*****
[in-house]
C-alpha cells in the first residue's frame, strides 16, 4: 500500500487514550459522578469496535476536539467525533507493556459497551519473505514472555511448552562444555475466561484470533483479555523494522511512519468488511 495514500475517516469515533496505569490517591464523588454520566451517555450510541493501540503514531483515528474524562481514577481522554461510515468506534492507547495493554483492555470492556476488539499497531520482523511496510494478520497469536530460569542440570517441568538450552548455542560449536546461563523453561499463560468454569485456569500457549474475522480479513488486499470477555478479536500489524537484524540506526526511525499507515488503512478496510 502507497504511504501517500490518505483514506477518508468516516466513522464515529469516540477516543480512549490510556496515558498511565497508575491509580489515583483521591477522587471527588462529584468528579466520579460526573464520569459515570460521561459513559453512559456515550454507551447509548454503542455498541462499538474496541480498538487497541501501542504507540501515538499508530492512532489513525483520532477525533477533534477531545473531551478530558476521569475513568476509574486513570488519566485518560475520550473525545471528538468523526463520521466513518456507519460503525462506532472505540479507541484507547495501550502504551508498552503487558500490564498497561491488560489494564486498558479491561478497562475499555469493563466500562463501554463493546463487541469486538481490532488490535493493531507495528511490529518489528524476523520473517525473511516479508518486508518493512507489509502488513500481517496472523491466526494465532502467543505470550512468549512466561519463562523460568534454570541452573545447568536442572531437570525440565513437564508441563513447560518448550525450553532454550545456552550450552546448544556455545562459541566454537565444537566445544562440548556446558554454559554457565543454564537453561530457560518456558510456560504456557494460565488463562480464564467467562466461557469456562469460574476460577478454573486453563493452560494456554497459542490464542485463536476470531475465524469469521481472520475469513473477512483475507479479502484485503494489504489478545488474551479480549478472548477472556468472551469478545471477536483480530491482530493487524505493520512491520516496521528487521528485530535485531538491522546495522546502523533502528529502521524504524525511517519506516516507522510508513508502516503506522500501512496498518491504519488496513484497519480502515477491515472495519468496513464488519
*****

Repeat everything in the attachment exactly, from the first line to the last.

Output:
[in-house]
C-alpha cells in the first residue's frame, strides 16, 4: 500500500487514550459522578469496535476536539467525533507493556459497551519473505514472555511448552562444555475466561484470533483479555523494522511512519468488511 495514500475517516469515533496505569490517591464523588454520566451517555450510541493501540503514531483515528474524562481514577481522554461510515468506534492507547495493554483492555470492556476488539499497531520482523511496510494478520497469536530460569542440570517441568538450552548455542560449536546461563523453561499463560468454569485456569500457549474475522480479513488486499470477555478479536500489524537484524540506526526511525499507515488503512478496510 502507497504511504501517500490518505483514506477518508468516516466513522464515529469516540477516543480512549490510556496515558498511565497508575491509580489515583483521591477522587471527588462529584468528579466520579460526573464520569459515570460521561459513559453512559456515550454507551447509548454503542455498541462499538474496541480498538487497541501501542504507540501515538499508530492512532489513525483520532477525533477533534477531545473531551478530558476521569475513568476509574486513570488519566485518560475520550473525545471528538468523526463520521466513518456507519460503525462506532472505540479507541484507547495501550502504551508498552503487558500490564498497561491488560489494564486498558479491561478497562475499555469493563466500562463501554463493546463487541469486538481490532488490535493493531507495528511490529518489528524476523520473517525473511516479508518486508518493512507489509502488513500481517496472523491466526494465532502467543505470550512468549512466561519463562523460568534454570541452573545447568536442572531437570525440565513437564508441563513447560518448550525450553532454550545456552550450552546448544556455545562459541566454537565444537566445544562440548556446558554454559554457565543454564537453561530457560518456558510456560504456557494460565488463562480464564467467562466461557469456562469460574476460577478454573486453563493452560494456554497459542490464542485463536476470531475465524469469521481472520475469513473477512483475507479479502484485503494489504489478545488474551479480549478472548477472556468472551469478545471477536483480530491482530493487524505493520512491520516496521528487521528485530535485531538491522546495522546502523533502528529502521524504524525511517519506516516507522510508513508502516503506522500501512496498518491504519488496513484497519480502515477491515472495519468496513464488519